Additionally, SCA Teaching Artists are working for the first time to develop high-quality digital content that adheres to our Best Practices, federal and Illinois state learning standards, and HIPAA regulations. Stay-at-home guidelines require that our Teaching Artists produce this material in their homes, and many of our Teaching Artists lack the production equipment necessary to do so. SCA is investing in basic home studio technology for each of our Teaching Artists to ensure consistency in production quality across our new library of content. We are also enlisting the services of a professional videographer, who was previously on staff at Snow City Arts, to assist with editing and branding. 

Finally, as we embark upon this new phase of providing high-quality, standards-based arts education for hospitalized students in the digital arena, we are conscious of the need for increased cybersecurity to protect SCA employees, partner hospitals, and our students and their families. We are confident in SCA’s established cybersecurity protocols, and are upgrading our tools to ensure our stakeholders remain safe as our operations shift into the online space (the telehealth version of Zoom for example).

Long-Term Impact

For more than twenty years, SCA has delivered high-quality trauma-informed arts education in a clinical setting, and we strive daily to ensure that our programs are mindful of evolving best practices across the arts, education, and health sectors. As a nationally-recognized leader in arts and health, SCA is uniquely positioned to build digital learning tools and best practices at a model standard that can be implemented across the sector. The nature of our existing programming (pre-pandemic) is flexible within a variety of formats to meet students “where they are” with present ability, interest, and frequency of participation. Our expertise in developing adaptable, standards-based arts learning is unparalleled, and the population we serve needs us now more than ever and will need us desperately when we can return to the hospital floors. Most Pediatric units have stripped all programming like ours and are limiting visitors to Peds patients to one. 

SCA is highly motivated to make our programming accessible, as the Child Life Team/Hospital Systems deem best, while scaling access for a wider public in need of quality virtual arts education too.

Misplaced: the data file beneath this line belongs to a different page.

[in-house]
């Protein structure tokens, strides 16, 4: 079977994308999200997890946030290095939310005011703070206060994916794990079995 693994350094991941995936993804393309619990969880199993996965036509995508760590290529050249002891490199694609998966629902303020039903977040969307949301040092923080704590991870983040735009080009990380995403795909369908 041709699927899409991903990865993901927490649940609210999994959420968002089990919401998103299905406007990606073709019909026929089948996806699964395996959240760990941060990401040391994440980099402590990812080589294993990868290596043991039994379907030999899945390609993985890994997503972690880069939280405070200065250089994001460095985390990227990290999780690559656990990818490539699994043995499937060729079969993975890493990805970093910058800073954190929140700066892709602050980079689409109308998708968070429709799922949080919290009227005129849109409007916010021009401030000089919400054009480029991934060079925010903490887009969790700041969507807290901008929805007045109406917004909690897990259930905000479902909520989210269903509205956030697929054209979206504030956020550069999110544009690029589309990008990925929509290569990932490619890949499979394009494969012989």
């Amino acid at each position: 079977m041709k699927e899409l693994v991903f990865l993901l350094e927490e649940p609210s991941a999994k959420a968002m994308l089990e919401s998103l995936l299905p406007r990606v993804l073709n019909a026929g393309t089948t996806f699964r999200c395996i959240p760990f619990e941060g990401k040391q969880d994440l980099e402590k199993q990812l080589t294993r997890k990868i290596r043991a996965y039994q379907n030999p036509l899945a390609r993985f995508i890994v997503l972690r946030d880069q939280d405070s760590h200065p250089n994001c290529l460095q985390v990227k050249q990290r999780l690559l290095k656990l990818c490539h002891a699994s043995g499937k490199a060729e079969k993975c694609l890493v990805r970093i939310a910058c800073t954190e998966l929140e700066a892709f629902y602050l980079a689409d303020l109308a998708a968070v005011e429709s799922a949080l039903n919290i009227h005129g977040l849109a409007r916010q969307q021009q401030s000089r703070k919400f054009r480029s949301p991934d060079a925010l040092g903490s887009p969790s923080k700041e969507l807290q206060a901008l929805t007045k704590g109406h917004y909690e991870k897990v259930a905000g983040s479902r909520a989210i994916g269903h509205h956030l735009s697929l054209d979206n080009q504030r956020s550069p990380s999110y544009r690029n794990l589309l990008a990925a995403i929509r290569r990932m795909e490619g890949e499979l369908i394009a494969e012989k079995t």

*In normal times, Snow City Arts Teaching Artists meet with participants in person in the privacy of a hospital room or other private space. These are not normal times, and with the stay-at-home orders and social distancing firmly in place to stem the tide of COVID-19, Snow City Arts, like the rest of the world, is using alternative methods to stay in touch with our participants. We plan to use email (Google Suite); our website; scheduling site (platform to be determined); video conference platform (Zoom); and audio-only communications via mobile phones, tablets, and laptops. Snow City Arts will communicate with parents or students 18 and older utilizing DocuSign to secure releases to which you consent related to artwork, media, and school communication. These sources have been vetted for your privacy and protection and we are aware that each have their own shortfalls. Although Snow City will do its best to ensure the privacy of these communications and interactions, as with any virtual communications, we cannot guarantee with certainty that such communications will be completely private and that inadvertent, unplanned disclosures will not occur. In the event that Snow City Arts becomes aware of a breach, Snow City Arts will reach the student/family, a referring teacher if applicable, and the affiliated hospital. By allowing your child to participate, or consenting as a participant 18 or older, in Snow City Arts’ programs and engage with this technology, you acknowledge, accept and assume this risk and do not hold Snow City Arts liable for any unintended disclosures due to the use of above.